The Living Archaeological Site of Homolovi State Park

January 28, 2021By Amy

Located just outside Winslow, Arizona, Homolovi State Park offers many opportunities for hiking, camping, and bird watching along with numerous historical exhibits and interpretive programs. The meat of the park is a grouping of archaeological sites, or pueblo ruins of varying prehistoric people.

History of Homolovi

The area of Homolovi is thought to have been occupied between 1260 and 1400 AD by ancestral Hopi as well as other prehistoric people. The name Homolovi translates to “place of the little hills” and is what the Hopi called the area. The Hopi people consider the residents their ancestors and refer to them as Hisat'sinom or “long ago people”. Another name commonly attributed to the people is Anasazi, a word given by the Navajo meaning "ancient enemies". Modern Hopi are not fond of this name and prefer it not be used.

Much like many other prehistoric sites that we have visited, the location of the site is key. It is located in what is called the floodplain of the Little Colorado River. The proximity to water allowed for irrigation and the growing of crops by the residents. Commonly grown crops were cotton, corn, beans and squash.

Life flourished for the people here. Due to the river water that ran through, animals would gather making hunting plentiful and supplying the people living in the area with abundant food sources. Deer, elk, rabbits and fish were common staples of their diet.

Male figure looking at rock wall ruins

Eventually the residents of these pueblos migrated northward.  As with many migrations in the area it isn’t entirely known what the reasons were. There is not much evidence of conflict in the area so many leading reasons could be climate or economic changes. 

Despite their disappearance, many remnants were left behind for visitors to learn from and this park has that in spades. It is truly a fascinating and educational look at the rich history of the area and the people who called it home.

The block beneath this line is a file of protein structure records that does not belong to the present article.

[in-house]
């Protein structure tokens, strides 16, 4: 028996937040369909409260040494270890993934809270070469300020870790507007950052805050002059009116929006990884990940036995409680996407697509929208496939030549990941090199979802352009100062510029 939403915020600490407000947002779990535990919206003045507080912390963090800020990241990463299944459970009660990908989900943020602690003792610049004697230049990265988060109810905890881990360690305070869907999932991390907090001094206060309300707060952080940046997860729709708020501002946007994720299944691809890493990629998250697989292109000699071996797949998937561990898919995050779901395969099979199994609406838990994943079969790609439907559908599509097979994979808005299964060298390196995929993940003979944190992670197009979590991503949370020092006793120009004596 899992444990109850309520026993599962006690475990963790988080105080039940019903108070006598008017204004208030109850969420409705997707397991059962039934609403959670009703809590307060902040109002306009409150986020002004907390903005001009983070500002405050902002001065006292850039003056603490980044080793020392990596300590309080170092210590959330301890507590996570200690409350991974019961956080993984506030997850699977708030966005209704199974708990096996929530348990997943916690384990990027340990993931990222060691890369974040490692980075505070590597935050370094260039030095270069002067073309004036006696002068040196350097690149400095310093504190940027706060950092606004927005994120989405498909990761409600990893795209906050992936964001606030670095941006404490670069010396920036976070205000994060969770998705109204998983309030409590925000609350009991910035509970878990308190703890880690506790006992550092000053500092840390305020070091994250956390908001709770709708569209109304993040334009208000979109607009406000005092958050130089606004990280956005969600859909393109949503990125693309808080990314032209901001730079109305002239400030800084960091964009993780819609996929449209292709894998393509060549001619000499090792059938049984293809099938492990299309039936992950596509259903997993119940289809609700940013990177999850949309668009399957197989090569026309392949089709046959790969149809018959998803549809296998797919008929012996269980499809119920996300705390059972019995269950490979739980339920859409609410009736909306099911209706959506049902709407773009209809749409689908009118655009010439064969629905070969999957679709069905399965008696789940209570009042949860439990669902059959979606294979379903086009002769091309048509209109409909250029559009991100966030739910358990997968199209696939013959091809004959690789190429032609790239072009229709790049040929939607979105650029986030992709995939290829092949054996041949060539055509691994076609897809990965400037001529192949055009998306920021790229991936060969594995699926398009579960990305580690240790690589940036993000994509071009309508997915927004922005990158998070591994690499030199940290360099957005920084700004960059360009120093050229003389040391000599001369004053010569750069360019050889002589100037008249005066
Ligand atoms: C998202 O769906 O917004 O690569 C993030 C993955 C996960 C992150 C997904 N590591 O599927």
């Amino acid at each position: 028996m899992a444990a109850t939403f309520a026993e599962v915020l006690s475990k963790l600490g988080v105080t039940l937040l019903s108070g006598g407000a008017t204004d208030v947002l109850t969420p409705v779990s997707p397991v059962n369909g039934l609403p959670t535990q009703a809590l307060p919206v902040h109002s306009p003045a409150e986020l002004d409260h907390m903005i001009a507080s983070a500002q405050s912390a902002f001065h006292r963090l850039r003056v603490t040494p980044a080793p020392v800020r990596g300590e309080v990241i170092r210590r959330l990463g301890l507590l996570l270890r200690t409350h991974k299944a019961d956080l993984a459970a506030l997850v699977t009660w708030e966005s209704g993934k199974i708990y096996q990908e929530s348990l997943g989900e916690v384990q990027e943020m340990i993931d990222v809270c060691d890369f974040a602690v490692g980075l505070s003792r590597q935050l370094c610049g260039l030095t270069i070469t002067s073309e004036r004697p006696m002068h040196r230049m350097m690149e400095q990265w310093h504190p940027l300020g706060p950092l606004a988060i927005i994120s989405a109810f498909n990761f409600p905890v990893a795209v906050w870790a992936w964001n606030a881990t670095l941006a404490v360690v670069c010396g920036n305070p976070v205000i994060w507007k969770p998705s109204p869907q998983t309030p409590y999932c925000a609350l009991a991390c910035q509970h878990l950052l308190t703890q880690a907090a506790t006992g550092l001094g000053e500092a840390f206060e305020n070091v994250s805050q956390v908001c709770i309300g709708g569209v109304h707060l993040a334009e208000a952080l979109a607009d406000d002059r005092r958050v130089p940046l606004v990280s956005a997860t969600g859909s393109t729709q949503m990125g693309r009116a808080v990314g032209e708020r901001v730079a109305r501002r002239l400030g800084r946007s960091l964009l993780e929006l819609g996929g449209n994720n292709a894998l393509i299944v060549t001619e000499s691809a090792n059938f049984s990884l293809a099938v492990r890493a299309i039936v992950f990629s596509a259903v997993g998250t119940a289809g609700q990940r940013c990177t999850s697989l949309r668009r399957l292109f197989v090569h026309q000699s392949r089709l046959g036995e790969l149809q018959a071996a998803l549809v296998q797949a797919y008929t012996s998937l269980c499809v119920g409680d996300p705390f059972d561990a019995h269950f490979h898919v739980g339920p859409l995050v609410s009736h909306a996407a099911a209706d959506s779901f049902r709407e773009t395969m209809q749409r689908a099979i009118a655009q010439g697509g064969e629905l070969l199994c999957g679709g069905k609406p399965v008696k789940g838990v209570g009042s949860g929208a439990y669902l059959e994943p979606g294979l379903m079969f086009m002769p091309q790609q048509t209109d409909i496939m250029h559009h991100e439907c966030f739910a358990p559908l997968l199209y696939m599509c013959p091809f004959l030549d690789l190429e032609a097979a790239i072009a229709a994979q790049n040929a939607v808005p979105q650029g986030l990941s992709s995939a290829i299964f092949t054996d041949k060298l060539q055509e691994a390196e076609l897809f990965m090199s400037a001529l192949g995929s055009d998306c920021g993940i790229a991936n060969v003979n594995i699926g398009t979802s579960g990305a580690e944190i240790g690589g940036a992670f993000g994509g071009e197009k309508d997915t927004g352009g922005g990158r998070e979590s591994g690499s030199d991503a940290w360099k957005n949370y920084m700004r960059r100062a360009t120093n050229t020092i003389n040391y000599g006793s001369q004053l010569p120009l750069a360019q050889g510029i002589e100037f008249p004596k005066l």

Establishing the Park

Homolovi State Park was established in 1986. Prior to the park’s establishment much damage and destruction took place by collectors coming into the area and leaving with artifacts. In the 1960s there was also an unfortunate incident when a backhoe was used to dig up burials and kivas. In order to protect the land and preserve history a board was created to acquire land and create a park for visitors.

Looking down into stone kiva

In 1993 the park officially opened as Homolovi Ruins State Park. The park remained open to the public until 2010 when funding was cut. The name of the park was one that the Hopi tribe found to be inaccurate and took issue with as they considered the Homolovi area to still be alive. The tribe eventually lobbied the Arizona State Parks Board and the word “ruins” was dropped from the name. In 2011 the park reopened under the name Homolovi State Park.

Experiencing the Park

Of the ruins left behind, two are open to the public - Homolovi I and Homolovi II. Homolovi I is a ¼ mile dirt trail that leads to the site. Along the way one can find loads of pottery fragments. It cannot be understated just how many pieces of pottery there are. Hopefully it goes without saying that this is very much still an archaeological site and all pieces are not souvenirs and should remain where they are. That said, you can find interesting clusters of pottery with what appears to be painting styles commonly seen by inhabitants of Hopi Mesas not far away. At the end of the trail are a few excavated walls made of stone.

Homolovi II is a little longer of a trail at ½ mile, however, this trail is paved and wheelchair accessible. This site is the largest in the area and once contained an estimation of 1200 to 2000 rooms. Much of these rooms are not excavated and still lie under dirt. However, there are a few kivas and rooms that have been unearthed which can set the imagination off when you see them and envision the hundreds more that are not visible.

Closeup of hand holding painted pottery fragment

Homolovi State Park has a few other trails for hiking but in general this is a park meant for history and not physical activity. Of the trails available is the Nasungvö Trail. This 1.2 mile trail is not paved and stretches between the Visitor Center and the nearby campground. (If you’re interested in information about Homolovi State Park Campground, be sure to check out our video or webpage for more information!)

The Diné Trail is a 1 and ½ mile out and back dirt trail that ends at Diné Point, an amazing overlook.  One of the finer trails is the Tsu Vö Trail. Tsu Vö translates to “path of the rattlesnake” in Hopi. This ½ mile loop trail leads near boulders and through two buttes. If you’re observant one may even see petroglyphs on nearby rocks.

Spiral shaped petroglpyh in a boulder

Inside the Visitor Center is a museum which explains much of the archaeology in the area and the life, history and tradition of the ancient residents. Exhibits include examples of pottery, carvings, tools and other artwork.

As if that wasn’t enough, there is also Winslow Homolovi Observatory that is open for solar and star parties. Regular astronomy events are held monthly and other events occur throughout the year.

Interested in learning more about Homolovi State Park? Consider checking out our video, or get directions, pricing info, hours of operation and much more on our information page. Links below.

Camping Near Homolovi State Park